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Carl Henry, Scientism, and Coronavirus

In Carl Henry’s classic work and magnum opus, God, Revelation, and Authority, Henry describes modern society’s relationship to science as something of a contemporary, modernist religion — “scientism.”

Now, let’s be clear at the outset in case there be any temptation towards a skewed misunderstanding of what he (or I) am saying: Christianity is not opposed to science or modern medicine. In fact, Christianity is the only proper epistemic basis for science. A naturalistic, materialistic worldview has to borrow assumptions from Christianity in order to even make sense and provide a proper epistemological basis for science—in effect, materialistic modernity “colonizes” what is properly Christianity’s, what belongs (epistemologically) to Christianity as sourced in its worldview and belief in a personal God with his orderly creation. Furthermore, Christianity provides a basis for the sort of medical concern for others that a raw evolutionary “natural selection” on its own cannot justify and actually seems to run against (Mother Nature would actually say, “Just let the weak ones die”). But we digress. The point being—we, Christians, of all people should care about science; we care about medicine; and we should care about the best and most responsible ways of addressing this virus. So to be clear, none of what I’m about to say goes against that.

But as Carl Henry described it, “scientism” is a religion of modernity, which seeks “salvation” by attempting to gain absolute mastery over the natural order (the assumed limits of reality), with scientists as the new order of “priests” who mediate this soteriology (salvation) to us in the form of scientific and medical advancements. “If we can control the natural order, we can control our destiny. We can save ourselves from sickness and demise” (let alone the fact that scientific advancements have also made us better at developing ways to more efficiently destroy each other, like atomic bombs). In short, we put our hope in science and medical advancements. Again, not that we deny the benefits of scientific and medical advancement, but on its own, it falls woefully short. And as an ultimate (in effect, “religious”) hope, it proves to be an idolatry that serves our desire to replace God, another iteration of humanism, we might say, that in fact seeks to make us God.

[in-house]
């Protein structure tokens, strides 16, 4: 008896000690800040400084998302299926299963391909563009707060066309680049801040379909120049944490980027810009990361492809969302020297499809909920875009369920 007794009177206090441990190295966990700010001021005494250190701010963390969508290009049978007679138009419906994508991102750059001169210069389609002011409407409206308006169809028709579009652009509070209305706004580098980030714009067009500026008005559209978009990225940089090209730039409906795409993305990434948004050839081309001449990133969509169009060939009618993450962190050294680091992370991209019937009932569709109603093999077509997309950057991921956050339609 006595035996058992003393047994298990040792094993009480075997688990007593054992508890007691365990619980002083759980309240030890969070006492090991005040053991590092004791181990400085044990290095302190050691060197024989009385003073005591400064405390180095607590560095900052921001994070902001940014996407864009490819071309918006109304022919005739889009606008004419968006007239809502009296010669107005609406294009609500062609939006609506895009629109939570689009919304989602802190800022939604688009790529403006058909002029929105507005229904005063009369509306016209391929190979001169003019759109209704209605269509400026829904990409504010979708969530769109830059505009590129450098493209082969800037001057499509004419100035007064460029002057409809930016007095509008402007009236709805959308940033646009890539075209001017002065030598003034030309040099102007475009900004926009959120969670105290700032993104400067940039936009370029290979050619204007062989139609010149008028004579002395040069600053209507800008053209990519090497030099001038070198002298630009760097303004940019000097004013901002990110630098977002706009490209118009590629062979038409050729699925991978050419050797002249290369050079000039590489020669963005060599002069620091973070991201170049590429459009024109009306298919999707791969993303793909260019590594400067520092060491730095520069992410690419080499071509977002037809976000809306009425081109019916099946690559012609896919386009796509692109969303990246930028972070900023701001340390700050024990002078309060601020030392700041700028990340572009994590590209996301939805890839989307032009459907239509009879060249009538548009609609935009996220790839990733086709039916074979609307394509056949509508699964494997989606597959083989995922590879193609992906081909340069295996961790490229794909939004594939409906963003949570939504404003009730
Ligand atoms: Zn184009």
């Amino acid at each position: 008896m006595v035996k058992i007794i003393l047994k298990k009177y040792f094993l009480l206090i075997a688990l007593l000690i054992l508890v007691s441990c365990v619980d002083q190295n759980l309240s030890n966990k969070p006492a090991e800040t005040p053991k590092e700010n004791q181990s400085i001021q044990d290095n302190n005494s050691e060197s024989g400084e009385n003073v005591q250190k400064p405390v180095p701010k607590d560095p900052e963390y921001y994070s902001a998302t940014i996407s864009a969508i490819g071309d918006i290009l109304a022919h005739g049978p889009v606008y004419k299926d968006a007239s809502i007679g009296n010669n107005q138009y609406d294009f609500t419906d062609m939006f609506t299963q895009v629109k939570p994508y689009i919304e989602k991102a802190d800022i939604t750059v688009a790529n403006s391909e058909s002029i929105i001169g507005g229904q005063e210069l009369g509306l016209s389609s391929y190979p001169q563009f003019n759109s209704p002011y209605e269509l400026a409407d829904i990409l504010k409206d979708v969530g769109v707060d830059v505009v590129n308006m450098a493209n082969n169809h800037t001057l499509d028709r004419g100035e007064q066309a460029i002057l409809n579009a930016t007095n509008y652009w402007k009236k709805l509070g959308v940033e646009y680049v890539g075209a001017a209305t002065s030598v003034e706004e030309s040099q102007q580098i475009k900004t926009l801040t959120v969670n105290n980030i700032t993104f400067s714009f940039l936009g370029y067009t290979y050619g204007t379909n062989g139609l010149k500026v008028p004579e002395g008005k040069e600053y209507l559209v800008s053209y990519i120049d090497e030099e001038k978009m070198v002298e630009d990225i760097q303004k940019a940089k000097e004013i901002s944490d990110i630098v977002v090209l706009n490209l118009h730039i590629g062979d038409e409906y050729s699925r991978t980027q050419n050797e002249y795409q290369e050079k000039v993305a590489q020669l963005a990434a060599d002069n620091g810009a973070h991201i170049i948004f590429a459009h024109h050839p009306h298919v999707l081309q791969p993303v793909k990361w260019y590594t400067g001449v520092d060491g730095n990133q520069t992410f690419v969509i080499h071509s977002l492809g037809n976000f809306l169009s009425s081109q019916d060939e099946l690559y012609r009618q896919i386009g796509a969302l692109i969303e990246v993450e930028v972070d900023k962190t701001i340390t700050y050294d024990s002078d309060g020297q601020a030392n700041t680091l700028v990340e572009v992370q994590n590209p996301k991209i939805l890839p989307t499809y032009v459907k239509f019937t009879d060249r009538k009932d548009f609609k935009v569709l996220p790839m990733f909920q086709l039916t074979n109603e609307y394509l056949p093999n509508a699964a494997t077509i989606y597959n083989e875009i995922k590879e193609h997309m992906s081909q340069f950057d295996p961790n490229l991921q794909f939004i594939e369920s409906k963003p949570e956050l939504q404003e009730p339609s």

If Carl Henry were alive today then, I imagine he would say something like this: if nothing else, when this Coronavirus is all said and done, and we’re able to look back and see (1) how much we weren’t able to control the material world as we might want, or at least in correspondence to the degree of hope we put in our science and medical knowledge (i.e., a lot, a lot), and (2) how conflicting our understanding of the data inevitably proved to be (just wait), or how wrong some of our methods showed (again, just wait), may it at least go to show us the bankruptcy of science as the “messiah” our society has held it up to be. May this season deconstruct our modernistic idolatries, show them for what they are, that we may more clearly see Christ for who he is, and put our hope (properly) in him.

Pandemics as a Gift for Growth? (Coronavirus, Ep. 4)

The current pandemic has caused disruption to our normal lives. This can be a great opportunity, however, for us to recalibrate how we live our lives. At the same time, they can become times where we flounder, and rather than growing we actually regress.  Could it be that this pandemic though, in some peculiar way, is–at least in some sense–a gift from God for our spiritual growth? How can we avoid “wasting” this moment?